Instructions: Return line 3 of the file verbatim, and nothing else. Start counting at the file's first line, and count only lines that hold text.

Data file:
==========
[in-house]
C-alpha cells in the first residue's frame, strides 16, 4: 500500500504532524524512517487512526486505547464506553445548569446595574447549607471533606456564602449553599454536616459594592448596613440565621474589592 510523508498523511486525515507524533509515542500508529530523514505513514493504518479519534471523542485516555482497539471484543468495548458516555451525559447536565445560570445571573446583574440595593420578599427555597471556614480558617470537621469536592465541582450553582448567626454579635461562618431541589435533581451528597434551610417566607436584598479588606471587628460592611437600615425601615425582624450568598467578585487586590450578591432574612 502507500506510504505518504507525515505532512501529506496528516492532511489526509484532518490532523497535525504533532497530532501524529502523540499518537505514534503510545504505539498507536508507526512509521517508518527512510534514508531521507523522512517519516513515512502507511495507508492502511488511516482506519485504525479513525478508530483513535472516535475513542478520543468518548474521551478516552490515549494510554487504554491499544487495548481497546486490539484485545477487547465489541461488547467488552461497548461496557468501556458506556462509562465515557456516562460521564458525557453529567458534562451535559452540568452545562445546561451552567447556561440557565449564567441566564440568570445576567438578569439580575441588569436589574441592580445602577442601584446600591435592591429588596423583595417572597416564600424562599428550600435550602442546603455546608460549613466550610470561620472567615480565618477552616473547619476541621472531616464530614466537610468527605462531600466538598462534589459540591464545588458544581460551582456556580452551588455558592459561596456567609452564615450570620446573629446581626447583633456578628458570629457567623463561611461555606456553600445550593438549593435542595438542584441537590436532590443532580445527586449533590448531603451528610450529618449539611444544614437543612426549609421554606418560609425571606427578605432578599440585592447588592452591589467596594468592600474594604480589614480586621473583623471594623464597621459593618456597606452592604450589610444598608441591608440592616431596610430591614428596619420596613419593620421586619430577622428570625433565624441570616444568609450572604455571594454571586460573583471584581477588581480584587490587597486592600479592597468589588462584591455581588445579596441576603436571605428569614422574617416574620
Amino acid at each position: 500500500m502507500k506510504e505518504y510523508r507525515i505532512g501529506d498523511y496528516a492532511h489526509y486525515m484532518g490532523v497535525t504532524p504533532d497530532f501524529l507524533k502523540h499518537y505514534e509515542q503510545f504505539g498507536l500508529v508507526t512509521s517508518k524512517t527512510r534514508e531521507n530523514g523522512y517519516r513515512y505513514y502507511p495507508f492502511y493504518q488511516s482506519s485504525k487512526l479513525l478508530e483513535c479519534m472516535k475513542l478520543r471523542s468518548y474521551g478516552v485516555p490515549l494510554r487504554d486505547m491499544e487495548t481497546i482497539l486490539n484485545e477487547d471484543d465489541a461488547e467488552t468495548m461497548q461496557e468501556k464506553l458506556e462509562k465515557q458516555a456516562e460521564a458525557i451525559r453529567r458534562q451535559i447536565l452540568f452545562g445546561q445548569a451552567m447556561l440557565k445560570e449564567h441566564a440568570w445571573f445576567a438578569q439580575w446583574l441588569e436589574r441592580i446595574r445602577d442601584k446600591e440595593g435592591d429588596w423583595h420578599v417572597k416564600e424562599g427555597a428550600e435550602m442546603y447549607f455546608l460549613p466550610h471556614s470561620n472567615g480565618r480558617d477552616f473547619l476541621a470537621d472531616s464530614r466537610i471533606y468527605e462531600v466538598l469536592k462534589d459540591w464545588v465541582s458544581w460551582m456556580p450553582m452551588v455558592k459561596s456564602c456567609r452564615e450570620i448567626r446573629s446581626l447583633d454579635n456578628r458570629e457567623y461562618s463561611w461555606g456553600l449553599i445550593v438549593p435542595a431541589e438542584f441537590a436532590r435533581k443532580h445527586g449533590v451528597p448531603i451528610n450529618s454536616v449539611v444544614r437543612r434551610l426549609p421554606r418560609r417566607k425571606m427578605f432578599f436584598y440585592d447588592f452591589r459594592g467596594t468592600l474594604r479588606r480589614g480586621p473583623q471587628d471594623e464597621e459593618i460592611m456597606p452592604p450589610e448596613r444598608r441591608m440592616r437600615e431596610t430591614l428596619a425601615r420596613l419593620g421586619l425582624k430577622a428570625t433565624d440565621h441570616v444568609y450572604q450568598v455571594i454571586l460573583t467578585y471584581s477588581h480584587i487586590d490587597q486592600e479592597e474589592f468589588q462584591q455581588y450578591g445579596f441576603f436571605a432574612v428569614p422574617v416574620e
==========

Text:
Amino acid at each position: 500500500m502507500k506510504e505518504y510523508r507525515i505532512g501529506d498523511y496528516a492532511h489526509y486525515m484532518g490532523v497535525t504532524p504533532d497530532f501524529l507524533k502523540h499518537y505514534e509515542q503510545f504505539g498507536l500508529v508507526t512509521s517508518k524512517t527512510r534514508e531521507n530523514g523522512y517519516r513515512y505513514y502507511p495507508f492502511y493504518q488511516s482506519s485504525k487512526l479513525l478508530e483513535c479519534m472516535k475513542l478520543r471523542s468518548y474521551g478516552v485516555p490515549l494510554r487504554d486505547m491499544e487495548t481497546i482497539l486490539n484485545e477487547d471484543d465489541a461488547e467488552t468495548m461497548q461496557e468501556k464506553l458506556e462509562k465515557q458516555a456516562e460521564a458525557i451525559r453529567r458534562q451535559i447536565l452540568f452545562g445546561q445548569a451552567m447556561l440557565k445560570e449564567h441566564a440568570w445571573f445576567a438578569q439580575w446583574l441588569e436589574r441592580i446595574r445602577d442601584k446600591e440595593g435592591d429588596w423583595h420578599v417572597k416564600e424562599g427555597a428550600e435550602m442546603y447549607f455546608l460549613p466550610h471556614s470561620n472567615g480565618r480558617d477552616f473547619l476541621a470537621d472531616s464530614r466537610i471533606y468527605e462531600v466538598l469536592k462534589d459540591w464545588v465541582s458544581w460551582m456556580p450553582m452551588v455558592k459561596s456564602c456567609r452564615e450570620i448567626r446573629s446581626l447583633d454579635n456578628r458570629e457567623y461562618s463561611w461555606g456553600l449553599i445550593v438549593p435542595a431541589e438542584f441537590a436532590r435533581k443532580h445527586g449533590v451528597p448531603i451528610n450529618s454536616v449539611v444544614r437543612r434551610l426549609p421554606r418560609r417566607k425571606m427578605f432578599f436584598y440585592d447588592f452591589r459594592g467596594t468592600l474594604r479588606r480589614g480586621p473583623q471587628d471594623e464597621e459593618i460592611m456597606p452592604p450589610e448596613r444598608r441591608m440592616r437600615e431596610t430591614l428596619a425601615r420596613l419593620g421586619l425582624k430577622a428570625t433565624d440565621h441570616v444568609y450572604q450568598v455571594i454571586l460573583t467578585y471584581s477588581h480584587i487586590d490587597q486592600e479592597e474589592f468589588q462584591q455581588y450578591g445579596f441576603f436571605a432574612v428569614p422574617v416574620e